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John Gardner’sTriangle takes centre stage at Bridge House `

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The Bermuda National Gallery (BNG) is using one of Bermuda's oldest buildings to host some of the Island's most contemporary art.

The BNG has its members opening of the St Georges portion of the Bermuda Biennial 2014: A View from the Edge, this evening (Saturday) in 18th Century Bridge House. The satellite gallery opened just a year ago, and it is the first time it has been used to host a portion of the Bermuda Biennial.

“The Bridge House space is a creative lab that really allows us to experiment with how or what types of contemporary works we are able to achieve with these small but old spaces,” said BNG Director Lisa Howie. “We have limitations on what we can display based on the climate which is difficult to control. We can't show any kind of archival matter. Those limitations are almost a liberty, because it allows us to experiment and have fun.”

John Gardner's Triangle is certainly a prime example of experimentation and fun. It is an installation piece that promises to takes centre stage. It looks like a very large open music box in the shape of a triangle. The bottom half is filled with water and bits of rust, and the top half is a digital screen. Projected on the screen is the image of dancer (Anna Clifford) and there is a voice over of local poet Tiffany Paynter reading a poem.

Mr Gardner, an architect by trade, is well known to the Bermuda art scene. His work was also featured in the 2012 Biennial.

“The first global reference for Bermuda by people worldwide is the Bermuda Triangle,” said Mr Gardner in his artists' statement. “The Bermuda Triangle is a construct to explain mysteries at sea; it was first publicised in a 1964 February issue of the pulp magazine Argosy.

“In celebration of the 50th Anniversary of its creation we propose an installation of markers in its three corners: Bermuda, Miami and Puerto Rico.

The complete work embraces a cross-disciplinary celebration of architecture, sculpture, dance and spoken word so that it may fully reflect the communities defining this cultural form.”

He said his intention was to explore themes of place, explanation, culture and relationships all within a mystical context.

“This particular installation is an independent ‘in-camera' first work as a part of realising and exploring this vision through a series of works,” he said. “The overriding goal is to launch a similar engagement and exploration with Miami and Puerto Rico, to place substantial sculptural markers in each corner of the triangle as well as transits through the Bahamas and Turks and Caicos.” He said the water pool aspect was designed to reflect the image of the dancer, to reflect light generally, and to engage the viewer.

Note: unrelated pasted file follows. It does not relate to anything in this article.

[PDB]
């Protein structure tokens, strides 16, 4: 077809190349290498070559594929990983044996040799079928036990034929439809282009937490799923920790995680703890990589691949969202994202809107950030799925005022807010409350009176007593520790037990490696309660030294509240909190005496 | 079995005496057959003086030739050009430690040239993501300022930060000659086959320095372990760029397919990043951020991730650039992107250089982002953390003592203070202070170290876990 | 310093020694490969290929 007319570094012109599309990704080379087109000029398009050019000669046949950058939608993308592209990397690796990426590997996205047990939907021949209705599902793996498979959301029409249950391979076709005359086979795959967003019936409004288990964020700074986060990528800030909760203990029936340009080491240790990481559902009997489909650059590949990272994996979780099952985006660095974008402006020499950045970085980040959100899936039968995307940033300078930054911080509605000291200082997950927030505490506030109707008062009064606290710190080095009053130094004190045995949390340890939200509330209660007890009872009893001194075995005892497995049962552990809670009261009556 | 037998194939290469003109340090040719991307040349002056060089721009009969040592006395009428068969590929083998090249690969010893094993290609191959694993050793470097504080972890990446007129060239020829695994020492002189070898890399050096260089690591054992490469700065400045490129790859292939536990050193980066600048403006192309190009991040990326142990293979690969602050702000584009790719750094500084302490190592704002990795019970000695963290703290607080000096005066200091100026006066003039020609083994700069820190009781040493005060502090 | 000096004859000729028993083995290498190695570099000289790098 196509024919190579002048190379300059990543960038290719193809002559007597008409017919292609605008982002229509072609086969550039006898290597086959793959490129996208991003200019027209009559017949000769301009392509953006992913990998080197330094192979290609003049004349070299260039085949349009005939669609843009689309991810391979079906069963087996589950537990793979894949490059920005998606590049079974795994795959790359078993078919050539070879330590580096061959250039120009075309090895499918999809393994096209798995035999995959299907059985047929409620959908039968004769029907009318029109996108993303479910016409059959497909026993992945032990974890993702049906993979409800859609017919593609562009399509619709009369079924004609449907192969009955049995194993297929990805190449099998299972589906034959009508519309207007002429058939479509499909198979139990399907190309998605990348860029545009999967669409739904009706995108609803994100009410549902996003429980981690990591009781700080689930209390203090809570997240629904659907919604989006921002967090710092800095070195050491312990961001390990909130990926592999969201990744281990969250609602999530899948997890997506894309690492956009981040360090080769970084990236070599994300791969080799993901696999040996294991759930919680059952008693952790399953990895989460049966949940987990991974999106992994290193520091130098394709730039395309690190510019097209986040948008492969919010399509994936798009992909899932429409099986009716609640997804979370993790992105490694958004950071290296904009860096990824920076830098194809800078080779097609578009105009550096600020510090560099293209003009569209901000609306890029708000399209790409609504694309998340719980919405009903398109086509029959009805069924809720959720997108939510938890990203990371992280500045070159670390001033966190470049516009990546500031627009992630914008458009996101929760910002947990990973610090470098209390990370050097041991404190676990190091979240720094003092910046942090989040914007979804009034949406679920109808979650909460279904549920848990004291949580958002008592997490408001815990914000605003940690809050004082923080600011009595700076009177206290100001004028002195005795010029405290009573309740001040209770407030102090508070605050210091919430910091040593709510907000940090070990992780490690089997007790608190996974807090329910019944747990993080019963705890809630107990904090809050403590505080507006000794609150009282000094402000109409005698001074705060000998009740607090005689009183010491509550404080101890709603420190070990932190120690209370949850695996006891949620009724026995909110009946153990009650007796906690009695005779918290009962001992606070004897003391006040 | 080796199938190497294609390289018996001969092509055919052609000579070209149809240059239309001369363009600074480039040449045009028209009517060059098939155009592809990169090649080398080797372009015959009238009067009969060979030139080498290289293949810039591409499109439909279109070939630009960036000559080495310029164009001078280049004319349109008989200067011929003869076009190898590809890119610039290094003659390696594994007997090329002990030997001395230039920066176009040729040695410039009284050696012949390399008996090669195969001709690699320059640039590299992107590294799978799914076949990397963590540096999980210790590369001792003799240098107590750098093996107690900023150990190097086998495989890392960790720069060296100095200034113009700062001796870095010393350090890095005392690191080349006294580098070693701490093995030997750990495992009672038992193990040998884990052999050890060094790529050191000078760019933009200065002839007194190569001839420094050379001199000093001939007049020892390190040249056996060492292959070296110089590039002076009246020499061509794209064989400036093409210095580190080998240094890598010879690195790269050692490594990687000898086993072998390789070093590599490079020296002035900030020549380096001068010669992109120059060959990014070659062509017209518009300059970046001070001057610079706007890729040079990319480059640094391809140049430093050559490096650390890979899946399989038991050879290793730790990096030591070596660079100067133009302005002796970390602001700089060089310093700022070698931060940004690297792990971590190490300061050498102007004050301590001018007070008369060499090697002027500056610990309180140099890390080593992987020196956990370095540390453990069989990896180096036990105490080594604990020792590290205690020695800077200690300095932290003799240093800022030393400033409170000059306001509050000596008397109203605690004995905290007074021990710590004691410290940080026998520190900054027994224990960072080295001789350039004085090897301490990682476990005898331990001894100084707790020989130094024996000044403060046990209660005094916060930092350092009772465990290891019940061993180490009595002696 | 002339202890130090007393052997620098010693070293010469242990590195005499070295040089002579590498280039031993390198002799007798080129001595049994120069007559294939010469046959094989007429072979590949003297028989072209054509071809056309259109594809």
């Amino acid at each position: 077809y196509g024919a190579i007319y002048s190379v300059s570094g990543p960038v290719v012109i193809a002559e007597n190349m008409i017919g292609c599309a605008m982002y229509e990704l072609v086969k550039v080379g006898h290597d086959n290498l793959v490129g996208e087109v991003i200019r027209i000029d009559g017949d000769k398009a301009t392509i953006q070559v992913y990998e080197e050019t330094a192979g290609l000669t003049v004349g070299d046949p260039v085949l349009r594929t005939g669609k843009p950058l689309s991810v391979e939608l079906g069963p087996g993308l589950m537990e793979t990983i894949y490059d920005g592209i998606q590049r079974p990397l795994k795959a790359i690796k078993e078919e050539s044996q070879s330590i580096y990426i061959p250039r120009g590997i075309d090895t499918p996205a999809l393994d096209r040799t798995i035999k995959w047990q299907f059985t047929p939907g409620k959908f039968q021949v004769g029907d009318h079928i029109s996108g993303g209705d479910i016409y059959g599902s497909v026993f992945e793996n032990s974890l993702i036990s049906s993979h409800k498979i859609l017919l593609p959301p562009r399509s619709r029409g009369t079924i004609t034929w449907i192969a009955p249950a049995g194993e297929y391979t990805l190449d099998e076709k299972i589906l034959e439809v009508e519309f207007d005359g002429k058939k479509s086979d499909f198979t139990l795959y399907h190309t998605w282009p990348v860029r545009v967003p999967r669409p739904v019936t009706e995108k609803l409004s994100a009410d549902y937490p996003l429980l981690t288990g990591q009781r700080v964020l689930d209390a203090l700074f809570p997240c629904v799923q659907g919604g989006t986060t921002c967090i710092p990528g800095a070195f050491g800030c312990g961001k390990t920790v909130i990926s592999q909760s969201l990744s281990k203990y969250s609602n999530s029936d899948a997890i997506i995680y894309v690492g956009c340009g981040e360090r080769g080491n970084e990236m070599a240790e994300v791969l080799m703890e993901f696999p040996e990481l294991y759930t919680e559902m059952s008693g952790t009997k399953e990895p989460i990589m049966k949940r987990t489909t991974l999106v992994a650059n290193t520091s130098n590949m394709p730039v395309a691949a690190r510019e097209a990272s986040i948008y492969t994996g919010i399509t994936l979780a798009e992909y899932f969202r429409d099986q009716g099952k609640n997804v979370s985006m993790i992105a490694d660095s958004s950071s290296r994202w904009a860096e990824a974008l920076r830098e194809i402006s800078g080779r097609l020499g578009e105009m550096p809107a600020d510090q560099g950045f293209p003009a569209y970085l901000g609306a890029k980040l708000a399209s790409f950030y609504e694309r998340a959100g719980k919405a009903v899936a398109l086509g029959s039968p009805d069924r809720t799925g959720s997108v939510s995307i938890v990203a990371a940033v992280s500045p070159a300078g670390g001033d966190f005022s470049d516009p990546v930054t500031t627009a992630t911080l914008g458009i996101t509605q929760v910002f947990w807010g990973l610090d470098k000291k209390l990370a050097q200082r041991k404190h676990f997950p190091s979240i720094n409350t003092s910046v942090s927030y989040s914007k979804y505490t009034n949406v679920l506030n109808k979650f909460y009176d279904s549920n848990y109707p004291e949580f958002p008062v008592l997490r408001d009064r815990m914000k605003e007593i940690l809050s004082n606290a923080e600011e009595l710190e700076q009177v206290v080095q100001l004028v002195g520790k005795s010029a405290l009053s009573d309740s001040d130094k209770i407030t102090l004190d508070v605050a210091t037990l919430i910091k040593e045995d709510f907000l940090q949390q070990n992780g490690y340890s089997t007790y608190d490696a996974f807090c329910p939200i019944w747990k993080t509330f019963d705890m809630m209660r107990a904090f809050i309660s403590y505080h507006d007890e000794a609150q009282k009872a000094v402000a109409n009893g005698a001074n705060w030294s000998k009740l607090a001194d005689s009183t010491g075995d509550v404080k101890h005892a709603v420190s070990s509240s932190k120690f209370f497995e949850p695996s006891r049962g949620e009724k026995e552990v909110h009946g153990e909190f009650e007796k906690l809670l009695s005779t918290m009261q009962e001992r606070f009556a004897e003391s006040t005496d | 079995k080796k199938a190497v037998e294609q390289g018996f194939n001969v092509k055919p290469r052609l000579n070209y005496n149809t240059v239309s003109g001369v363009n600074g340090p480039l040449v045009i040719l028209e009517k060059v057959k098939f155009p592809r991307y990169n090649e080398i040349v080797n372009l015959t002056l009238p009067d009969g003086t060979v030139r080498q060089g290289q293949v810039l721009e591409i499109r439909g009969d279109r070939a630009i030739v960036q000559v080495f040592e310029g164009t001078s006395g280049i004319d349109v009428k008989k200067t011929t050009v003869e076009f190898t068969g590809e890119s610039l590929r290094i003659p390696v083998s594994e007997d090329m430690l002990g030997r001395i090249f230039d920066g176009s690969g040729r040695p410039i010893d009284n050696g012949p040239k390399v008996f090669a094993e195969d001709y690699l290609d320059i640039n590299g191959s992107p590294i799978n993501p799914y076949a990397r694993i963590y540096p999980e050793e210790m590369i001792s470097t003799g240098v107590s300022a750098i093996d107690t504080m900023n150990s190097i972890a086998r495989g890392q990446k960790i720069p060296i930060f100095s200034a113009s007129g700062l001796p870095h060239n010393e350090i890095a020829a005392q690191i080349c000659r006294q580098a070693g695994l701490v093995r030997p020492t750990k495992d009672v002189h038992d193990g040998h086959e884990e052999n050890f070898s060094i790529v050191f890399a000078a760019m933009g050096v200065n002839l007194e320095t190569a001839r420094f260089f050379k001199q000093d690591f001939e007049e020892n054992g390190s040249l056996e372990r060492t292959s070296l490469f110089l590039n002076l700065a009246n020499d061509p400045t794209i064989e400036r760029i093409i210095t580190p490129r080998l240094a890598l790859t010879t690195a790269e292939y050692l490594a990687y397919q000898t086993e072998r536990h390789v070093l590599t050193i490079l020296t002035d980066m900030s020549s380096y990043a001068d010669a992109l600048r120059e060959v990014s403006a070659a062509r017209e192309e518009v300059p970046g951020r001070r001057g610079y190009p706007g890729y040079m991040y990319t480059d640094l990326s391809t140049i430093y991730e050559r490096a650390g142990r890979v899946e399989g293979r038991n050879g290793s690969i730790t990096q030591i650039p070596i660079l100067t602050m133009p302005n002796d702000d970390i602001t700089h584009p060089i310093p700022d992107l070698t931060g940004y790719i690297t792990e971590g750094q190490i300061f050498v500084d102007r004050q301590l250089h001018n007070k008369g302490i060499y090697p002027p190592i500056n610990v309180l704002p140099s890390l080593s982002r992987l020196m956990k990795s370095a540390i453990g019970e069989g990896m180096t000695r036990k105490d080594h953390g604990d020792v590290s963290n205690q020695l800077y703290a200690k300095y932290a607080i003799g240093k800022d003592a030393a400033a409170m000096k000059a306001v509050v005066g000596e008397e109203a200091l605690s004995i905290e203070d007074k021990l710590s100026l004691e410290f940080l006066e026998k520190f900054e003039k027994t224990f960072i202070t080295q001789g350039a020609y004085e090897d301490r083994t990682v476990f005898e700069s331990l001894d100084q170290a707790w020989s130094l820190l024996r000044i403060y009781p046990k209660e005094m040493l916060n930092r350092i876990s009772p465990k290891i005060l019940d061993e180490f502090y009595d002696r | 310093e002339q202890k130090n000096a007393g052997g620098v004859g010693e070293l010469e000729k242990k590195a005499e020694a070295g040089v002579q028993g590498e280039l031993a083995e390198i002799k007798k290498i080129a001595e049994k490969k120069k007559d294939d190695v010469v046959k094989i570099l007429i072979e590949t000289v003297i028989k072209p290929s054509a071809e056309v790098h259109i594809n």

“We anticipate that the viewer may want to touch the water and that is fine,” he said. “It is important that the normal barriers of precious separation of the viewer and the work dissolve so that the work is approachable and can generate new experiences.”

Ms Howie said she thought Triangle was not just one of the highlights of this year's Biennial, but possibly one of the highlights of the contemporary art movement in Bermuda.

“He wasn't commissioned to do this,” she said. “He has entirely fabricated it on his own. He is taking advantage of the art for art sake and expressing it to the theme and setting the bar high.”

Other Biennial artists on display at Bridge House include Charlie Godet Thomas, Jon Legere and Antoine Hunt.

“One of the qualities that make the Biennial, as an exhibition, so intriguing is that it is rooted in experimentation,” said Ms Howie. “For the artists, they are encouraged to take risks and be innovative and for the museum, we examine the successes and opportunities for change from one exhibition to the next. The biennial, happening as it describes every two years, is uniquely temporary, which gives the museum, as an institution bound by certain responsibilities, the freedom to engage art and audiences in new ways.”

This year's jurors were New York based curator, writer, and New York University professor Isolde Brielmaier and Amanda Coulson, Executive Director of the National Gallery of the Bahamas.

The BNG Bridge House Gallery is open every day of the week from 11am to 4pm, and offers free admission. The Bermuda Biennial will open to the public at Bridge House tomorrow (Sunday). The Bermuda Biennial will open at City Hall on June 20. It is open Monday to Friday 10am to 4pm; and on Saturday from 10am to 2pm. The exhibition runs until November.

Triangle by John Gardner featured in the Bermuda Biennial in the contemporary section being housed at the Bermuda National Gallery East in Bridge House, in St George's. Photo Mark Tatem
A contemporary piece by Jon Legere in the Bermuda Biennial. Photo Mark Tatem

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Published June 14, 2014 at 9:00 am (Updated June 14, 2014 at 8:57 am)

John Gardner’sTriangle takes centre stage at Bridge House `

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